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Human Sex Trafficking in Minnesota
Trafficking for the purpose of commercial sexual exploitation is occurring at alarming rates in the United States and in Minnesota. It has been found that the average age of a girl’s entry into prostitution/sex trafficking is between 12 and 14 years old,[1] and according to one service provider, between 8,000 and 12,000 people are estimated to be involved in prostitution/sex trafficking in Minnesota every day.[2]  It is very difficult, however, to truly know or grasp the reach of trafficking in Minnesota for several reasons, including, the clandestine nature of the crime; a misunderstanding of the definition of sex trafficking under Minnesota law; lack of reporting; barriers that victims face when seeking help; a general lack of awareness;[3] or a lack of understanding or training by law enforcement and/or service providers on how to recognize a trafficked person, as well as the resistance of a trafficked person to self identify or report[4].
 
Several individual groups, including The Advocates for Human Rights, along with the members of the statewide Human Trafficking Task Force have been working to combat this human rights violation in Minnesota for a number of years. A comprehensive overview of what constitutes sex trafficking in Minnesota is provided in our report, Sex Trafficking Needs Assessment for the State of Minnesota. The report examines the government response to this issue at the local, state, tribal and federal levels; identifies facilities and services currently available to trafficking victims in Minnesota; assesses their effectiveness; and makes recommendations for coordinating services to better meet the needs of sex trafficking victims statewide. It includes findings and recommendations for change.
 
It is important to note that when discussing this grave human rights violation in our state, The Advocates uses the legal definition of sex trafficking under Minnesota law. We feel it is critically important to use correct labels and to provide clarity and understanding of what constitutes sex trafficking in Minnesota. Minnesota law is distinctly different from federal law in that it considers individuals who have been prostituted “by any means” as trafficking victims, meaning it is not necessary to show that the victim, at any age, was forced, defrauded, or coerced into trafficking. This distinction makes the Minnesota definition broader than either the federal definition or the UN definition with regard to adult victims[5]. However, Minnesota law is also narrower in that it excludes some victims of commercial sexual exploitation from the definition of sex trafficking, such as those exploited in forced stripping or pornography by limiting the definition of sex trafficking to prostitution, defined as only sexual contact or sexual penetration[6]. While we focus on the legal definition in much of our work addressing sex trafficking in Minnesota, we also utilize a human rights perspective, and therefore acknowledge that some forms of prostitution and other types of sexual exploitation that may not be defined as “sex trafficking” are still violations of women’s human rights and forms of commercial sexual exploitation that must also be addressed in Minnesota.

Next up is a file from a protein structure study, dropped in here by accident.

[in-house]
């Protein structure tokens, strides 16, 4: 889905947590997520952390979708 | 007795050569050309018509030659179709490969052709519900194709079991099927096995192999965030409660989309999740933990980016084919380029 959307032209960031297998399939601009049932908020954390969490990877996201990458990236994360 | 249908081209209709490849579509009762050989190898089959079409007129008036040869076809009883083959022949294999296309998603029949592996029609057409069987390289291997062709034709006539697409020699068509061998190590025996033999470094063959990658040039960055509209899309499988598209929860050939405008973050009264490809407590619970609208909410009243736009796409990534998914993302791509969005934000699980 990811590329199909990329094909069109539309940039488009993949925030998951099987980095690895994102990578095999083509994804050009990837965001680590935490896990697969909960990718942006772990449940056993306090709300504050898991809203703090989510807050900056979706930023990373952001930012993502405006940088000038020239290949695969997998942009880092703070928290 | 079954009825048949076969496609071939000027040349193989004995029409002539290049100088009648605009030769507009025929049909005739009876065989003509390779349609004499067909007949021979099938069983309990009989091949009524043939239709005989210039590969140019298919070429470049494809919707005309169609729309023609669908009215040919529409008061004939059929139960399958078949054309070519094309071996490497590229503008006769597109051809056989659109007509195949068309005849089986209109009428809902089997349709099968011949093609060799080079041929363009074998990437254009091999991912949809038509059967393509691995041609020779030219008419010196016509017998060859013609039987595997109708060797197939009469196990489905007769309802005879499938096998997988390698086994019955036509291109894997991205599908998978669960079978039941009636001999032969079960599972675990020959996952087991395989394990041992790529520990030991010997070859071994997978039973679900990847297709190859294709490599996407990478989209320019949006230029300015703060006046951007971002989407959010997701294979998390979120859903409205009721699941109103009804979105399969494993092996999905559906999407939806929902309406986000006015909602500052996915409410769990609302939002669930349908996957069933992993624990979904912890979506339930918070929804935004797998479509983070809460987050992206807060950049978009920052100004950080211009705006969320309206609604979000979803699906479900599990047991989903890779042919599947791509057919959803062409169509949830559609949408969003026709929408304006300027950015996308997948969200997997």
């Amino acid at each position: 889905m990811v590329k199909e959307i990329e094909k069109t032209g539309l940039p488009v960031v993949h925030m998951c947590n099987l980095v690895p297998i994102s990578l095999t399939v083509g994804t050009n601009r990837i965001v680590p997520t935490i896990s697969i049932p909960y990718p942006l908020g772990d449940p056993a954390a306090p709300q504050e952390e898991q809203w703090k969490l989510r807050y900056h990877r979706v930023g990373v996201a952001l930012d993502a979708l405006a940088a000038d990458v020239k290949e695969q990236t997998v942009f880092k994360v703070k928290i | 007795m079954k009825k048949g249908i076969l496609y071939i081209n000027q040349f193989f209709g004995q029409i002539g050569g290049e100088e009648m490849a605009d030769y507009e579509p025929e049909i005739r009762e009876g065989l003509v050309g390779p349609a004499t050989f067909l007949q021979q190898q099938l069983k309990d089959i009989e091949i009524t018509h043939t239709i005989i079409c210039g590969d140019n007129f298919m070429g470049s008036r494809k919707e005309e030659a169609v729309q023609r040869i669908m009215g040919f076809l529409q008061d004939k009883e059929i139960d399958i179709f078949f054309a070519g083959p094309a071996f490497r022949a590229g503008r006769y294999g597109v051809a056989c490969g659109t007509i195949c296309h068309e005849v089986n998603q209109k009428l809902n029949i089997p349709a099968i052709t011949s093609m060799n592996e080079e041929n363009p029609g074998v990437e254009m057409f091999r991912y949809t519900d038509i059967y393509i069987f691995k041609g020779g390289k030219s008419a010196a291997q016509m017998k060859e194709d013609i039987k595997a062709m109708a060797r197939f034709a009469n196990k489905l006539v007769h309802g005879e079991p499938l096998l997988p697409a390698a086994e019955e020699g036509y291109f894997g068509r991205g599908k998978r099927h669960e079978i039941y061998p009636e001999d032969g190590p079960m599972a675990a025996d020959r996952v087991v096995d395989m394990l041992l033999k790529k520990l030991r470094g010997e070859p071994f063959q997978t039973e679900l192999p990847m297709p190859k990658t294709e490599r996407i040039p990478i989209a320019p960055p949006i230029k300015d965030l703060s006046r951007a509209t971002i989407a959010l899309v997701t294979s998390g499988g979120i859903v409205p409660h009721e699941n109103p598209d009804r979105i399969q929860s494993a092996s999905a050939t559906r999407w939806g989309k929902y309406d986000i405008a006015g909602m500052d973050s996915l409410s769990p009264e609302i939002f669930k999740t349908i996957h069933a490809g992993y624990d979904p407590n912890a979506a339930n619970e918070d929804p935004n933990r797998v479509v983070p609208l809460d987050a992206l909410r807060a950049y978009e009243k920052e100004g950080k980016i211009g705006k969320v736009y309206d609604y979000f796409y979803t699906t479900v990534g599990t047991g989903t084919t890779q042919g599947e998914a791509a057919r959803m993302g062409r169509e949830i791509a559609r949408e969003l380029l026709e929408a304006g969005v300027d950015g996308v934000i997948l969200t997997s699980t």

[1] Action Network to End Sexual Exploitation in Minnesota, “Buying Sex Stops Here.” 2008 citing R.J. Estes, Ph.D., and N. A. Weiner, Ph.D. "Commercial Sexual Exploitation of Children in the U.S. Canada and Mexico,” http://www.sp2.upenn.edu/~restes/CSEC_Files/Exec_Sum_020220.pdf; see also U.S. Department of Education, “Human Trafficking of Children in the United States: A Fact Sheet for Schools.” 2007.
 
[2] V. Carter, Executive Director, Breaking Free, Press Release March 13, V. Carter estimated 6-8,000 in 2000 as cited in D. Hughes, “Race and Prostitution in the United States”, http://www.uri.edu/artsci/wms/hughes/pubtrfrep.htm. For more information on prostitution see, D. Hughes, “Fact Sheet: Domestic Sex Trafficking and Prostitution in the United States” at same URL.
[3] The Advocates for Human Rights, Sex Trafficking in Minnesota: Prosecutor Training, "What is sex trafficking?", 2.
[4] The Advocates for Human Rights, Sex Trafficking Needs Assessment (Minnesota: 2008), Executive Summary, 4.
[5]Neither the UN Protolcol nor the Federal definition require the element of force fraud or coercion for victims under the age of 18. Visit the sections of this website on laws and definitions, UN Protocol, or TVPA for more information.
[6] Please visit the Laws and definitions section of this website for more information and links to the statute defining sex trafficking and prostitution.